Wednesday, October 13, 2010

poem || Sheila E. Murphy

Impromptu Hope

Priest spoke with a stammer, so the homily appeared unsteady, yet mysteriously intentioned, certain in validity. Warm air outside enclosed the noon faithful, likely focusing on miners brought to lip of earth from half a mile beneath. The priest reported goodness differed from avoidance of the not-good. One should place alert attention to new ways of making goodness, help someone remove a path. I watched his face attempt to bring forward the shape and sound of words. A halting quality preceded complicated tones, remote from substance. A lean man, he looked out across the flock as I have seen a friend of mine repeatedly pave a lane, then walk away. I sit apart within my small self, avoiding touch of hands, lightly nodding when the time for wishing peace arrives. Unvarnished words yield new simplicity, that occupy unleavened space. As ritual in turn removes discourse. We hold our thoughts in check, perceive, while re-perceiving, moving past insistent and deliberate new breath.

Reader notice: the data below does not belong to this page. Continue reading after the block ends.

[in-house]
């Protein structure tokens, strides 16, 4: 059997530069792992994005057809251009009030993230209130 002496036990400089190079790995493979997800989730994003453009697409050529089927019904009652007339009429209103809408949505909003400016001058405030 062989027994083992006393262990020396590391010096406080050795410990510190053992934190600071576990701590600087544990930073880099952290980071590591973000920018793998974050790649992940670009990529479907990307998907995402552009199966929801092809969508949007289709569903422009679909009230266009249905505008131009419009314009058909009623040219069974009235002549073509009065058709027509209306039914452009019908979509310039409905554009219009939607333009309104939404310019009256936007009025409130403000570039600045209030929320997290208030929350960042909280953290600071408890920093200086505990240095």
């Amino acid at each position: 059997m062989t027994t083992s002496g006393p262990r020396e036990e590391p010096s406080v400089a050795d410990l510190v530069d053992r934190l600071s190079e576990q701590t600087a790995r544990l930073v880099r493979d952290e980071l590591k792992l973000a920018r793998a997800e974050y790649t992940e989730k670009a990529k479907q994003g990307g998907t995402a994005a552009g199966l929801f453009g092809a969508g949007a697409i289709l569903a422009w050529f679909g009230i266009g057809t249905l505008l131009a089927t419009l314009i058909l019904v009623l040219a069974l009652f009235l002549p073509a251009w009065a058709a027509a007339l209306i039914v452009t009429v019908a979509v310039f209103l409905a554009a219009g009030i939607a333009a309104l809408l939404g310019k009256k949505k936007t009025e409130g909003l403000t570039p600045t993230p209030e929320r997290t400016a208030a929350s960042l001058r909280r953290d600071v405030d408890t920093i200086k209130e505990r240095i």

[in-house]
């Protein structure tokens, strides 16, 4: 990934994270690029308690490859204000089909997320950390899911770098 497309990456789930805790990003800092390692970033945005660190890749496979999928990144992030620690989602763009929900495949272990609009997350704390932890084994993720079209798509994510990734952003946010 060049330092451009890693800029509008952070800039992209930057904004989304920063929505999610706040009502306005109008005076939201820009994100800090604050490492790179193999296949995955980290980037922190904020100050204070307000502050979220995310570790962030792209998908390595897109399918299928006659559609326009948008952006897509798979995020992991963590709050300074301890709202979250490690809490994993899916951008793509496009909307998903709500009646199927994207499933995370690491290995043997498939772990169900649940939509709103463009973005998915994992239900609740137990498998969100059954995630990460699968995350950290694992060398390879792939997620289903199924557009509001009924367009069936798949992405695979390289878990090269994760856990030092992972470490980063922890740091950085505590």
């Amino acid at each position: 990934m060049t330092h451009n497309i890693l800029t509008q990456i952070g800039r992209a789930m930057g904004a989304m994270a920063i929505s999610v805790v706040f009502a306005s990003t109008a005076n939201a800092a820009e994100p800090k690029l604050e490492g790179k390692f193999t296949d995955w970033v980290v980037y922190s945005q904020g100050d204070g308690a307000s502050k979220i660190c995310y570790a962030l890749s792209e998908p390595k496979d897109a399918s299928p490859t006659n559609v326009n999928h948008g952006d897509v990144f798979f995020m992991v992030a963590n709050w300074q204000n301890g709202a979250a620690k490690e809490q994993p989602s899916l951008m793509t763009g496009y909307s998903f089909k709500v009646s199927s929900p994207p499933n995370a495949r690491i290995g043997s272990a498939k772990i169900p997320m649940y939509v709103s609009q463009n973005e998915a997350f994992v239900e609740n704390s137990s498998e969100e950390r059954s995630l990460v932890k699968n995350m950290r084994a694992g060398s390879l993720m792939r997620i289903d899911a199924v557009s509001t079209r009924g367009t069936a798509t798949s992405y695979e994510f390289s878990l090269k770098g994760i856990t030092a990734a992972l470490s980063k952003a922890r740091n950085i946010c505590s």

Part for the whole, immediate repair of future points invoking a communion

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